Can You Give Your Dog Arthritis?

I was recently asked this question by a reader, and decided in order to fully explain it I would write an article.

Can you give your dog arthritis?

Yes, absolutely you can exercise your dog to the point (when he is young and still growing) that it will cause arthritis and pain later in his life.

But it isn’t as simple as it sounds.

Degenerative Joint Disease and arthritis can also be a genetic condition that has little to no bearing on how he was exercised when he was young and in some dogs cannot be avoided.

So What do you Do?

This Must be Terribly Painful! This Dog Needs Swimming and Long Slow Walks!

When He is Young

When your dog is developing and growing his joints and bones are also growing, and during this stage rigorous and repetitive exercise should be avoided; depending on his breed, age and size.

Many large breeds are considered to be “growing” and developing until they are 2 to 4 years of age.  Rottweilers and Mastiff breeds develop very slowly and arduous exercise even at 2 years of age can cause damage.

Yet, small dogs can be done growing at 9 months or so.

If you are unsure about your dog’s structural growth ask your veterinarian.

Avoid structured running on hard pavement, which can pound his joints.  Also avoid repetitively strange exercises, like agility and the weave poles.  Young dogs that were constantly weaving their young bodies around weave poles were creating back, hip and other joint problems as they grew.

Also be very careful what you allow your young puppy to do while he is young and growing.  My oldest dog now (12) jumped off of the top of a military A Frame(which was about 8 feet in the air)  when he was a puppy.  My ex-husband was playing with him and didn’t expect him to jump off of the top of the frame.  He has good hips, but we discovered at about 3 years of age that he had fractured coronoid processes in his elbows.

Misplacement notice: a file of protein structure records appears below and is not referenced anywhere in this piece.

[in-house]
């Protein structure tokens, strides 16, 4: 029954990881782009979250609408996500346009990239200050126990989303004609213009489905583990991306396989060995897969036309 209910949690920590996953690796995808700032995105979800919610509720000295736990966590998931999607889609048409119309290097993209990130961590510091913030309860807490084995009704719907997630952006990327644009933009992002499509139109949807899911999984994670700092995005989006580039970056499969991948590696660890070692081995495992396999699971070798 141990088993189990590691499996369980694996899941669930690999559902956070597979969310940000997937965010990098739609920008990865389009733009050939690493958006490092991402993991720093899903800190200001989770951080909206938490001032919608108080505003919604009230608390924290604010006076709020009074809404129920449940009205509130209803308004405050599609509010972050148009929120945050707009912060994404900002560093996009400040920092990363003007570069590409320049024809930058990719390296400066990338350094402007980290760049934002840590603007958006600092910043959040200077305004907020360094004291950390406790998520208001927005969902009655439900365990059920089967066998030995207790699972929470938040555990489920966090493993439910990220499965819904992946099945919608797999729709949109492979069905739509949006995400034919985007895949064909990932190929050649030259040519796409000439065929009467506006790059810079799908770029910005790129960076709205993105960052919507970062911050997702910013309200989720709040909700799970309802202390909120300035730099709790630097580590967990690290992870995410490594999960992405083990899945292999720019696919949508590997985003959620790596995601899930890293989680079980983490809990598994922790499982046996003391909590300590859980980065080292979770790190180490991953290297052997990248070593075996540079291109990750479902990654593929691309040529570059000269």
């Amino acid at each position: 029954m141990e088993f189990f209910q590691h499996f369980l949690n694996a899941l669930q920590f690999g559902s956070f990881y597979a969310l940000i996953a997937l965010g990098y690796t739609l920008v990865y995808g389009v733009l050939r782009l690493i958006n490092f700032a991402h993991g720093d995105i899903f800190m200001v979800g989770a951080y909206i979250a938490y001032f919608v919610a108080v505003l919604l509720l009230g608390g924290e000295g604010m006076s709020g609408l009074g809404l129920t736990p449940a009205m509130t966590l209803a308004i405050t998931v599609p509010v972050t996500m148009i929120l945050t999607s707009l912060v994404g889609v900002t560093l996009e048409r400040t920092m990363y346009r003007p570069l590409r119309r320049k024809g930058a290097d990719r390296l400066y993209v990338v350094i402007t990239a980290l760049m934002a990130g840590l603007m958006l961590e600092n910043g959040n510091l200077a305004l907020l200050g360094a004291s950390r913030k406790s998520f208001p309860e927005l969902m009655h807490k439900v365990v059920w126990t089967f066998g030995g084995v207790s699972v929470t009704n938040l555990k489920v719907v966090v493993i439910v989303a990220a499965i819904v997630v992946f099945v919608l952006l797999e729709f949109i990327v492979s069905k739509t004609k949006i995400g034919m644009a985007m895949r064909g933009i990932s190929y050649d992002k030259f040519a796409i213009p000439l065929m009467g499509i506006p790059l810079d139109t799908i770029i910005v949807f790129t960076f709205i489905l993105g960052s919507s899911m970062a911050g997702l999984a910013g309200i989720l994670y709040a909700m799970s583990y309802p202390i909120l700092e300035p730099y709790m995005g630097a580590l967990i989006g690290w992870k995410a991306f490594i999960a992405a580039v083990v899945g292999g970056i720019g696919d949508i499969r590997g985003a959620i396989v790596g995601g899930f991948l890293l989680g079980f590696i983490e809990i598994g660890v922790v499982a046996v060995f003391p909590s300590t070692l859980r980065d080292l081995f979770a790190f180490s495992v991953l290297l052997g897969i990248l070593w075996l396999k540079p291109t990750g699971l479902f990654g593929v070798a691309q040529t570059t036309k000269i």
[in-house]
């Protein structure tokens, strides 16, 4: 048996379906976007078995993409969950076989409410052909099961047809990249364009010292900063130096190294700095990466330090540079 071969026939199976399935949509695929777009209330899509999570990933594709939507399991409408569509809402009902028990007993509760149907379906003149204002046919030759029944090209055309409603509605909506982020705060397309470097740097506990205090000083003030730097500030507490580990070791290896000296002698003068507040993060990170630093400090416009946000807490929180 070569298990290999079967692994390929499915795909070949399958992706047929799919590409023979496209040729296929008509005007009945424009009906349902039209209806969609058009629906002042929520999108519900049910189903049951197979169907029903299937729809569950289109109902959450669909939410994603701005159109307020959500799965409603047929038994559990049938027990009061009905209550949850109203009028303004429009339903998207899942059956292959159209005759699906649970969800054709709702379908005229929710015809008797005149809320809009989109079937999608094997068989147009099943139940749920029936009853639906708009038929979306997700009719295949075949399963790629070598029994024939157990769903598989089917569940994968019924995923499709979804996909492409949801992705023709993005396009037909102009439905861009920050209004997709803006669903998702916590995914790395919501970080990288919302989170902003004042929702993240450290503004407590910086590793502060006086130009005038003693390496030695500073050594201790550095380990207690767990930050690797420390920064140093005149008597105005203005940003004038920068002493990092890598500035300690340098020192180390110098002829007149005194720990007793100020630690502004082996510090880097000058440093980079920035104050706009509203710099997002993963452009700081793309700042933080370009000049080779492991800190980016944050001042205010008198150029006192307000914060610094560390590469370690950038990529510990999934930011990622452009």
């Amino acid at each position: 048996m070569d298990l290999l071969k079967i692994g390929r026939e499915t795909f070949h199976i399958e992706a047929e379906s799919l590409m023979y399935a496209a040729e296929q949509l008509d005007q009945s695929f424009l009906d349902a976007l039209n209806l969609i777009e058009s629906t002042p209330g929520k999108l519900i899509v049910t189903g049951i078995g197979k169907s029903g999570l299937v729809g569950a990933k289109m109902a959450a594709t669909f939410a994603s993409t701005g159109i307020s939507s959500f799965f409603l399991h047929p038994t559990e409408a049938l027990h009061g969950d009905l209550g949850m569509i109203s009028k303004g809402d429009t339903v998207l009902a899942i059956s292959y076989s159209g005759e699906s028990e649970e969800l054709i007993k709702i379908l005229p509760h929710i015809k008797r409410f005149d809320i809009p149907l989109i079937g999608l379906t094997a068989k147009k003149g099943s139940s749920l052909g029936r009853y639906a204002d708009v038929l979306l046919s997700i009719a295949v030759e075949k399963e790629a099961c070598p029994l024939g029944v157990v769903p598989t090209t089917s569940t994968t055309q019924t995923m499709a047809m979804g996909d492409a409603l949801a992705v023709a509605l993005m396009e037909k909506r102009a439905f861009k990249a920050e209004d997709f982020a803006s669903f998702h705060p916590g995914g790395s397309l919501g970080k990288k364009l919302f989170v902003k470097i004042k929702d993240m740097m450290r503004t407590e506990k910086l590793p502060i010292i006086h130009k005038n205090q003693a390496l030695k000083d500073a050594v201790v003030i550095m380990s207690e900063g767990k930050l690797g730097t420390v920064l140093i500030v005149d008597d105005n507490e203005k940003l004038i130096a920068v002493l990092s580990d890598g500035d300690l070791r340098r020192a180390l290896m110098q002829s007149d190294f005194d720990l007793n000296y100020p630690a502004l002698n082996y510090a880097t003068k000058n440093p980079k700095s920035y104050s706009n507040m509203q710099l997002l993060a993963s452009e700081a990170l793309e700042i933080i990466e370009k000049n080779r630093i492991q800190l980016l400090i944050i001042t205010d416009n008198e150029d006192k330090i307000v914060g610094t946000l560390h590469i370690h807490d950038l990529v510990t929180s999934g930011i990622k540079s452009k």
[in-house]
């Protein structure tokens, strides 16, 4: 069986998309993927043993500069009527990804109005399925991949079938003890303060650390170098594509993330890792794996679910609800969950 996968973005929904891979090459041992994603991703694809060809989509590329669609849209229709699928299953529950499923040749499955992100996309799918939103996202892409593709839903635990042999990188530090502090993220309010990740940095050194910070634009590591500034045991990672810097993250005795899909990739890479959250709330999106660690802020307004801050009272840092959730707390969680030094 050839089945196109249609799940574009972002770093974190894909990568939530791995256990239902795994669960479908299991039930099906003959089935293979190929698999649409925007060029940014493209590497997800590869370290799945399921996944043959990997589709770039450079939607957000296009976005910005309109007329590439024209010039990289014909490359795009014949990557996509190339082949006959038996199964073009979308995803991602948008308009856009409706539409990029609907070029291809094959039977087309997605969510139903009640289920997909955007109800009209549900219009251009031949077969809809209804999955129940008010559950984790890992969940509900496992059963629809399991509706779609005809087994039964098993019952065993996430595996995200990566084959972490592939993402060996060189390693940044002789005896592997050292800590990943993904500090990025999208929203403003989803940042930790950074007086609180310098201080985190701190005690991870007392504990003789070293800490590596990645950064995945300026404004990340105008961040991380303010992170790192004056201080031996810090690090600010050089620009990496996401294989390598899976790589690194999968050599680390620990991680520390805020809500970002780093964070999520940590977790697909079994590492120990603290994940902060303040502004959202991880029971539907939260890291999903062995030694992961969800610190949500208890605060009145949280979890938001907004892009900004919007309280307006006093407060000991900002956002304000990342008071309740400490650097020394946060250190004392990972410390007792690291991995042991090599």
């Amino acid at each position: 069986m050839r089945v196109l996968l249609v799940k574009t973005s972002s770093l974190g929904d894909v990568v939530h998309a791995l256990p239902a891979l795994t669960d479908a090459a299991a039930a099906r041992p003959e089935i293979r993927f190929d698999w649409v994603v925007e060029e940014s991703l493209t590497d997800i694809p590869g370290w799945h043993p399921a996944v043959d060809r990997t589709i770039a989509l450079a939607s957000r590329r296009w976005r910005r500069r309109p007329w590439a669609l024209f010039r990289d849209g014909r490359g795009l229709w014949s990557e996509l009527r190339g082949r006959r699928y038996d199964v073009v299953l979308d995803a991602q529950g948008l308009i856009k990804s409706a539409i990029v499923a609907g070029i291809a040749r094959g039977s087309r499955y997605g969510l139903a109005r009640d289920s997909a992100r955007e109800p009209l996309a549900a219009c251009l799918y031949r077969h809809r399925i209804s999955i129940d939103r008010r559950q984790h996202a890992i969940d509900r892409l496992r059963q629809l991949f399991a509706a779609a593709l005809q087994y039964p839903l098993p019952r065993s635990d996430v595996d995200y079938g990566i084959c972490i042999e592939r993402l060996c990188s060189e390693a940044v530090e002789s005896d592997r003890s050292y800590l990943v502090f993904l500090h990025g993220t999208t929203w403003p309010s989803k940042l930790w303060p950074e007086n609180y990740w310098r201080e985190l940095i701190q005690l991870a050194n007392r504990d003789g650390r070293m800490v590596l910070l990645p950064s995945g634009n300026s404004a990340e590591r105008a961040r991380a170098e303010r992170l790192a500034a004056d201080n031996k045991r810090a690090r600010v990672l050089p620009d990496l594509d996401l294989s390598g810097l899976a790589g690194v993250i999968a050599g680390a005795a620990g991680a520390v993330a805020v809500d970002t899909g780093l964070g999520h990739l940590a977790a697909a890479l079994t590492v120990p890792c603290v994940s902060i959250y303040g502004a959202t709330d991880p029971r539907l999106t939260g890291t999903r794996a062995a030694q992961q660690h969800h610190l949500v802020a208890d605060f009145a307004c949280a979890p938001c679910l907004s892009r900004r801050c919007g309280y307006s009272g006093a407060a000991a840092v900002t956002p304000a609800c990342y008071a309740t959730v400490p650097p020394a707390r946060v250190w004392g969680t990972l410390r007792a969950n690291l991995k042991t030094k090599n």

Fractured coronoid process means that he has floating pieces of bone in his elbow joints.  This can often be genetic and a problem of growing too fast; but I have often wondered if his early jump off of the A Frame caused this problem for my dog!

Exercise is crucial for puppies for their normal development both physically and mentally, but it is essential that you take it easy on their joints while they are growing!

Normal exercise: running on grass, limiting climbing and jumping, swimming, and games are good and much needed exercise for young dogs.

Once he is Fully Grown

When my dogs are fully grown (for my breed 2 years old) I make sure to do full body x-rays prior to any extensive play, exercise and activities.

Before I start in agility class, or being a structured running program, or hook my dogs up to a bicycle and let them run next to it or pull a cart; I have my dog’s shoulders, hips and elbows x-rayed.

This allows me to know what their restrictions should be and how far I can push their bodies.

If my dog already has dysplasia or the propensity for degenerative joint disease, I am not going to put physical stressors on my dog in those structural areas.

Some people argue that most dogs don’t need x-rays or don’t suffer from dysplasia (especially mixed breeds or mutts)

But, that simply is not the case….

When I took dogs from shelters and trained them as Assistance Dogs for adults and children with disabilities, the first stop after a temperament test was to the vet for x-rays.  A large percentage of dogs never passed this stage.

That fact alone, taught me that if I was going to engage in rigorous exercise with my dogs (which I do: hiking, biking, agility, bite and protection work, and running) I wanted to make sure that I wasn’t going to exacerbate an already genetically existing condition which would make my dog more prone to pain and arthritis.

That is Not to Say That A Dog Shouldn’t Live Life

What You Do with Your Dog Through His Life, Can Help Him Live Longer